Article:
Few things ground you as well as wearing an excellent pair
of boots. No matter what their purpose, from steel toe
construction to high-heeled fashion, if the boots are made
well and fit just right, wearing them makes you feel
capable of anything.
On the other hand, there are few things so irritating as
cheap or ill-fitting boots. When it comes to foot gear, you
get what you pay for. It’s not always true that the more
you pay for something, the better the quality, but when it
comes to shoes, it is a fact. Cheap boots are the pits.
Not only do they rarely fit well, but they have other
drawbacks, like interior fabric that chafes, or lace
openings that bind. It’s the little things where
manufacturers cut corners and you pay the price in
My collection of boots is small and superb. From my knee-
high black leather fashion boots to my felt-lined Sorel
snow-boots, rather than having several moderately good
pairs for each purpose, I find the perfect boot with the
perfect fit, qualities, and look. It saves time and hogs
up less closet space.
Have you had a pair of boots that just didn’t fit? Maybe
you paid a fair sum for them, or they looked really good,
and you just were determined to break them in. I’ve done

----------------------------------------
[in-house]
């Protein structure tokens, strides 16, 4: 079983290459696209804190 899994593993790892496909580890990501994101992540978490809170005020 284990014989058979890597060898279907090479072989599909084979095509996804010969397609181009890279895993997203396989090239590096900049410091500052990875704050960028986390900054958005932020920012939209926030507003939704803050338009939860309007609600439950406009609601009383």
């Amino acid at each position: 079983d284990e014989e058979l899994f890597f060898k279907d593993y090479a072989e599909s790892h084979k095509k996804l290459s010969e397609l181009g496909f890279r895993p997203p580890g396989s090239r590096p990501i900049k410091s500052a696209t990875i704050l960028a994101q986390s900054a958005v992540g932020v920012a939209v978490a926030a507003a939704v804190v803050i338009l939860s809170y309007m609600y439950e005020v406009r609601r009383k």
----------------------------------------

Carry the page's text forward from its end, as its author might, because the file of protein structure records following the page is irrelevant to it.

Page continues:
that, too. The fact is that if they don’t feel pretty good
from day one, they never will. So, the first boot-buying
rule is forget about ‘breaking them in.’ That little bump
in the heel, that squeeze over your left pinky toe, isn’t
going to go away. You’ll end up not wearing the boots
because they’re uncomfortable, and feeling guilty about how
much you paid for them.
Next boot-buying rule… Know what the boots are supposed to
do for you, so you have a list of criteria they must meet.
Let’s take hiking boots for example. There’s a great range
in purposes and conditions for use. If you’re a day hiker
you’ll want a lighter-weight and more flexible boot than a
Any good hiking boot should have these features:
a. A minimum of two sets of lace-hooks (rather than lace
holes) at the top so that you can readily adjust the
tightness for uphill and downhill stretches.
b. Waterproof and very durable exterior material and with
the tongue pleated – attached all the way up to prevent
c. Smooth liner fabric that doesn’t attract seeds and is
easy to clear.
d. Stiff sole with good traction designs. And the harder
the material the sole is made from, the longer they will
e. The fit. Hiking boots will ‘pack-down’ a little and
form to your foot. But if they rub or bind anywhere, get a
different pair – sometimes another pair in the exact same
size and style will fit better. Make sure that your toes
don’t touch the front the least little bit, or all your
downhills will be miserable. And, of course, shop for
hiking boots wearing the thickness of the hiking socks
Now, instead of hiking boots, if you’re buying work boots,
dress boots, or whatever, make a similar list of criteria.
Do the work boots need to be water-proof, steel-toed, ankle
high or mid-calf? Do the dress boots need to have low
heels or high, what color is most versatile with your
wardrobe, will a zipper be better for your needs than a
pull-on? With the particulars in mind, you’ve invoked the
law of attraction. You have an expectation of features
you’ll find, and the exact right boots are much more likely